The assay of the present invention which provides an index to determination of the metabolic status of tissues, which generate collagen-derived peptides and isomerized peptides when degradation occurs, is useful in a variety of contexts. First, when considering the degradation of type I collagen, the assays are methods to assess an abnormal condition of a subject by indicating, for example, excessive bone resorption. This may show the presence of an osteoporotic condition or the metastatic progress of a malignancy. Other conditions characterised by excessive bone resorption include Paget's disease and hyperparathyroidism. Likewise, a number of other disease states involving connective tissue may be monitored by determination of the degradation of collagen. Examples are collagen type II degradation associated with rheumatoid arthritis and osteoarthritis and collagen type III degradation in vasculitis syndrome. Since the condition of the subject can be monitored continuously, application of these assays can also be used to monitor the progress of therapy administered to treat these or other conditions. Further, the assays can be used as a measure of toxicity, since the administration of toxic substances often results in tissue degradation.
Thus the assays may be applied in any situation wherein the metabolic condition of collagen tissues can be used as an index of the condition, treatment, or effect of substances directly administered to the subject or to which the subject is exposed in the environment.
The following examples are intended to illustrate, but not to limit the invention.
Three isomerized peptides (α1(I)C1, α1(I)N1, and α2(I)N1) (see Table 1) prepared by solid-phase techniques are used for the preparation of immunogens. For immunisation, the peptide isomers are covalently attached to bovine serum albumin using carbodiimide or glutaraldehyde reagents and methods well known in the art. Both monoclonal and polyclonal antibodies are raised against the peptide isomers. For production of monoclonal antibodies, Balb/c mice are immunised with peptide isomer-BSA conjugates, and hybridoma cell lines are prepared using standard techniques after fusion of cells from the spleen or lymph nodes with Ag8 myeloma cells. Polyclonal antibodies are raised in rabbits and chicken. Screening of both antisera and hybridoma cell media were performed by ELISA using microtiter plates coated with the appropriate peptide isomer-protein carrier conjugate prepared using carbodiimide reagents and methods well known in the art.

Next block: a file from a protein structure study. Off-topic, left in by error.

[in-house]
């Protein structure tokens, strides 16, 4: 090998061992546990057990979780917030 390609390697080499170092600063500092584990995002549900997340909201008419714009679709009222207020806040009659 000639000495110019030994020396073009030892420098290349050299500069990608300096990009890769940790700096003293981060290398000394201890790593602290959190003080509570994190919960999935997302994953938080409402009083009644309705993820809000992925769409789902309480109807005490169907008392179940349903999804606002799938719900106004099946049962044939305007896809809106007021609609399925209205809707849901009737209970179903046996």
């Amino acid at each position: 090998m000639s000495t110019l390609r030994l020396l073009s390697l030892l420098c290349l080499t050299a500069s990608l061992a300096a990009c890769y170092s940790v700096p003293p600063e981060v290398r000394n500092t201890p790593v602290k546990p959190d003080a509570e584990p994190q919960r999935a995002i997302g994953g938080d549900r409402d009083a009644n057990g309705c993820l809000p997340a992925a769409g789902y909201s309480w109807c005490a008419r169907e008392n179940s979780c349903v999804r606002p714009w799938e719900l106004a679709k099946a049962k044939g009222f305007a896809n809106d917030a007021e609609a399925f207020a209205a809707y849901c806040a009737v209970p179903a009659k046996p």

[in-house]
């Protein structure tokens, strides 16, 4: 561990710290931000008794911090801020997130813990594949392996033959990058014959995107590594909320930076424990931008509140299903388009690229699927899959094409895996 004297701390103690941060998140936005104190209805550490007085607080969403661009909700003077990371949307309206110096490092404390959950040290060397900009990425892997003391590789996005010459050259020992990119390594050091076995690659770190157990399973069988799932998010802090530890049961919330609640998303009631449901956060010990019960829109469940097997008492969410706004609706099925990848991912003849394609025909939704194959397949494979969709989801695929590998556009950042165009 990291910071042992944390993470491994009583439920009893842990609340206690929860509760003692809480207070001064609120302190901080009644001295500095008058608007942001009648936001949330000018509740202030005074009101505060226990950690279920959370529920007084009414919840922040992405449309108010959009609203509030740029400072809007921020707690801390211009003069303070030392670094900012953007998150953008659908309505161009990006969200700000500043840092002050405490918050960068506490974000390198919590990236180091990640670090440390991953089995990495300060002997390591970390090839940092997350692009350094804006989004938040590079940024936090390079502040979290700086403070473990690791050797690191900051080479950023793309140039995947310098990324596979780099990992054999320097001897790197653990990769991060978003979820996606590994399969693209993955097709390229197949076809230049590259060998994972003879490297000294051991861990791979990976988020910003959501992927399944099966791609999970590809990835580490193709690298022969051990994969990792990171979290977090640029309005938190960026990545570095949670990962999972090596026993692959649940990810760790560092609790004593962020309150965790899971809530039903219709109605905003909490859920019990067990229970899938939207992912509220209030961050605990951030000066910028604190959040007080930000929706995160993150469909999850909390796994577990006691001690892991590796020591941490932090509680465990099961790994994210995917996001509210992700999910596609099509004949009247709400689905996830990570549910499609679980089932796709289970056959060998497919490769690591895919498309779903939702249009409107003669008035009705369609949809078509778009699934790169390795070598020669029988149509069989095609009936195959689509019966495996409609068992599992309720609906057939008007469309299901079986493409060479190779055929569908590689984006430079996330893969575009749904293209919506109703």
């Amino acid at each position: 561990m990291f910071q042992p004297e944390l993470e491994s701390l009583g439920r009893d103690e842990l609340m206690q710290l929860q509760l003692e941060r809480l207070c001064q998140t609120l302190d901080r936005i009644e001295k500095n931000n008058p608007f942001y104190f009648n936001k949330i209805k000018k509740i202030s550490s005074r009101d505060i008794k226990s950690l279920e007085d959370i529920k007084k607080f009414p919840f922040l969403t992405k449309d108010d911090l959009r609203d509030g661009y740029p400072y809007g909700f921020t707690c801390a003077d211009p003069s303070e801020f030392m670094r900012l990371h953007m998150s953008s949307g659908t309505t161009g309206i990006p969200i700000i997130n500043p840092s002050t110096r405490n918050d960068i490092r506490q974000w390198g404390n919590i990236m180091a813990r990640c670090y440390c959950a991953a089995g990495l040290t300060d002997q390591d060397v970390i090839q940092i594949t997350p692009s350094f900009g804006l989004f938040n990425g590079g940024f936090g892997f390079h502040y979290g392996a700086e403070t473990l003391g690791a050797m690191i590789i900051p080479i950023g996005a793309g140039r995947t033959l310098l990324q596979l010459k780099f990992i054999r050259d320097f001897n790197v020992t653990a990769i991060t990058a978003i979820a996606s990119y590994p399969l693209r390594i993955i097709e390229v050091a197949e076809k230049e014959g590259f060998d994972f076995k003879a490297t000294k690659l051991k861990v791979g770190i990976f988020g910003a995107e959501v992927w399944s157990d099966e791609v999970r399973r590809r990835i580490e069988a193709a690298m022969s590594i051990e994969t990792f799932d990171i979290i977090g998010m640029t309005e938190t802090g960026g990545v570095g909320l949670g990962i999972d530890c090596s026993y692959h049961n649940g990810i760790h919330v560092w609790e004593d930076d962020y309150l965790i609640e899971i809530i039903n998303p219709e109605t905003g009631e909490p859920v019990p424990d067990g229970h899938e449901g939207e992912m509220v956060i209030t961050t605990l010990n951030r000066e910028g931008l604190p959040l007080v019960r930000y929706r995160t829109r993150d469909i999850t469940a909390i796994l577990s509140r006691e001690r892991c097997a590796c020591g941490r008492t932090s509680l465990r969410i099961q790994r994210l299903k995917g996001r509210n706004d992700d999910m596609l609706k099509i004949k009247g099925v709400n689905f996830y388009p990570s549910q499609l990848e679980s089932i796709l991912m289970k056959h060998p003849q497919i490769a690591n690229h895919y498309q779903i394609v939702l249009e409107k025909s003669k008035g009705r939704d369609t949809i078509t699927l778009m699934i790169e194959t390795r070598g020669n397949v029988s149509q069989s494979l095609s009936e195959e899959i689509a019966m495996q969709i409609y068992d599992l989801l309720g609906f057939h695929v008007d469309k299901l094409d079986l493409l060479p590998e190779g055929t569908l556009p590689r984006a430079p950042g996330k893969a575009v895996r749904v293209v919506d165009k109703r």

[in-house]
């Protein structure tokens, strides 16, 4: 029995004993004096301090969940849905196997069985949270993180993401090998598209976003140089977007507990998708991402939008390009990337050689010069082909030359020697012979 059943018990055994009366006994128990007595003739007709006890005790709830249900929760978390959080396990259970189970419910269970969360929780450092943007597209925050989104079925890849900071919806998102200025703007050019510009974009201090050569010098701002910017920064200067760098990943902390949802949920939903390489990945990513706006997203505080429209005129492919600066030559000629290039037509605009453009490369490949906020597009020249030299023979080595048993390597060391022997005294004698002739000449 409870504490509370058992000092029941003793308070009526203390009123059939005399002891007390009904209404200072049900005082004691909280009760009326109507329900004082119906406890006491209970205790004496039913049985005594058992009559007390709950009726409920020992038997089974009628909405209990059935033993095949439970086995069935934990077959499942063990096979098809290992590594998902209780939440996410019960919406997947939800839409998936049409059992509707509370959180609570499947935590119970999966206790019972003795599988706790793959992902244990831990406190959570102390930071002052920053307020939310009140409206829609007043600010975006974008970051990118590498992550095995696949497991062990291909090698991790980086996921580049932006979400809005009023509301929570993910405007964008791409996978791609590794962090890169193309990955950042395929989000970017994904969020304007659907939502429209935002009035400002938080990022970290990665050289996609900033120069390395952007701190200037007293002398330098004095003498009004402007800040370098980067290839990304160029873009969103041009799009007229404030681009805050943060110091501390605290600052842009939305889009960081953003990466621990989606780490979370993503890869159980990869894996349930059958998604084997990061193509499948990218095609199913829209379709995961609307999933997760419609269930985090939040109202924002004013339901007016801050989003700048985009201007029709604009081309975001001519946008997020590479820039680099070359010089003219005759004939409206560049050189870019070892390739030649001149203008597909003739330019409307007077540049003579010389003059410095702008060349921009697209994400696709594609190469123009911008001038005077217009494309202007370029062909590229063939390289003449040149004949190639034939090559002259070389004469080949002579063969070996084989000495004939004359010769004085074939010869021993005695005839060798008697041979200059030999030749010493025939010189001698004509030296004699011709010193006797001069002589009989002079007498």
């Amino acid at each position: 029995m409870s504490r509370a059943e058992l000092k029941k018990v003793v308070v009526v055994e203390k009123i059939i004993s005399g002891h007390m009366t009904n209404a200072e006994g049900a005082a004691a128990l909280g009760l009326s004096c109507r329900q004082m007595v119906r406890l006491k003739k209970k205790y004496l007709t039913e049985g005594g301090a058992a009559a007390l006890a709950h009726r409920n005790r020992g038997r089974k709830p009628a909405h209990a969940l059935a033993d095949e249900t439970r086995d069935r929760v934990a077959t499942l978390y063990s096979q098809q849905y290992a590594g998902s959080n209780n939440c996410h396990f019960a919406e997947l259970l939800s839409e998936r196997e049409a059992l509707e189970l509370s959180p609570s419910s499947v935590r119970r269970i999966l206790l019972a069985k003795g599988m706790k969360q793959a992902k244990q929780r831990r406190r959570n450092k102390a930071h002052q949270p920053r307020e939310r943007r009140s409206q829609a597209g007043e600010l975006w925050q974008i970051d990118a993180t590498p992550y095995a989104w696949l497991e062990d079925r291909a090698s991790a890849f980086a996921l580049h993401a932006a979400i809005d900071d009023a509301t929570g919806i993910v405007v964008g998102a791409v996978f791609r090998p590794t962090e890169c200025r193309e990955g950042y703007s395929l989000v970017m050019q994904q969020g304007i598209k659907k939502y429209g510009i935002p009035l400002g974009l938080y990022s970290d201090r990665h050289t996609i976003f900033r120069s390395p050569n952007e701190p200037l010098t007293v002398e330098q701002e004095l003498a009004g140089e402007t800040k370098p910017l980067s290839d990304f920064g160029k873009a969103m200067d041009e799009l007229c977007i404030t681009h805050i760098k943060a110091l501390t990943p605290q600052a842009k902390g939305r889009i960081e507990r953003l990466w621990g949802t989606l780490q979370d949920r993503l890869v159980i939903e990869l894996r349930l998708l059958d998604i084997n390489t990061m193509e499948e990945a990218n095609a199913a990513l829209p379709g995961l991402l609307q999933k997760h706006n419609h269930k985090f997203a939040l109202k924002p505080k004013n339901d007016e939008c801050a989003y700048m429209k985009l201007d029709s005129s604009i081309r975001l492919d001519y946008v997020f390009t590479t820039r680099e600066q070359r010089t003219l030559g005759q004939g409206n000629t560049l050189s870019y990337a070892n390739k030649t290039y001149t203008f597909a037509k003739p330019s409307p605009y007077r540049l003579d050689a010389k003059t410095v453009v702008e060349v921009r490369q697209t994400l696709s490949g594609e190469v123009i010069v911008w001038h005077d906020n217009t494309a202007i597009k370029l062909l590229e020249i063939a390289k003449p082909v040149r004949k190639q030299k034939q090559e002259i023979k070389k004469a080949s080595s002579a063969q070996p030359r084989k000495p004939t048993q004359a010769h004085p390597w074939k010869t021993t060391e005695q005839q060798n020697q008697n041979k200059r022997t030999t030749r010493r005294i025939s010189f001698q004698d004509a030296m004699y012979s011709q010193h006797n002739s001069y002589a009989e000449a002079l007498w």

Assays for three of the peptide isomer sequences (α1(I)C1, α1(I)N1, and α2(I)N1) in urine are performed by an inhibition ELISA as follows:
Urine samples (10 to 25 μl) possibly containing collagen fragments or solutions containing 0.015-15 μg peptide isomer/ml as reference standards, respectively, are added to 75 μl of immunological binding partners for the peptide isomers diluted 1:5,000-1:20,000 in phosphate buffered saline containing 0.1% Tween-20 detergent (PSB-T) and including 0.1% (w/v) of BSA. Each sample is prepared in duplicate in flat-bottomed, 96-well microtiter plates previously coated with peptide isomer-protein carrier conjugate containing the appropriate peptide isomer. After 60 minutes, the plates are washed with PBS-T (3 times) and the bound antibodies are detected by standard techniques with a horseradish peroxidase labelled antibody prepared against the species of the primary antibody. Peroxidase substrate is added and the colour development is measured at 450 nm in an automated microtiter plate reader after stopping the enzyme reaction using 1 M H3PO4. Samples containing the analyte decrease the binding of primary antibody to the immunobilised peptide isomer on the plate and thus have a reduced colour concentration. The amount of analyte in the sample is quantified with reference to previously established curves from standards included on each plate computed using loglin plots.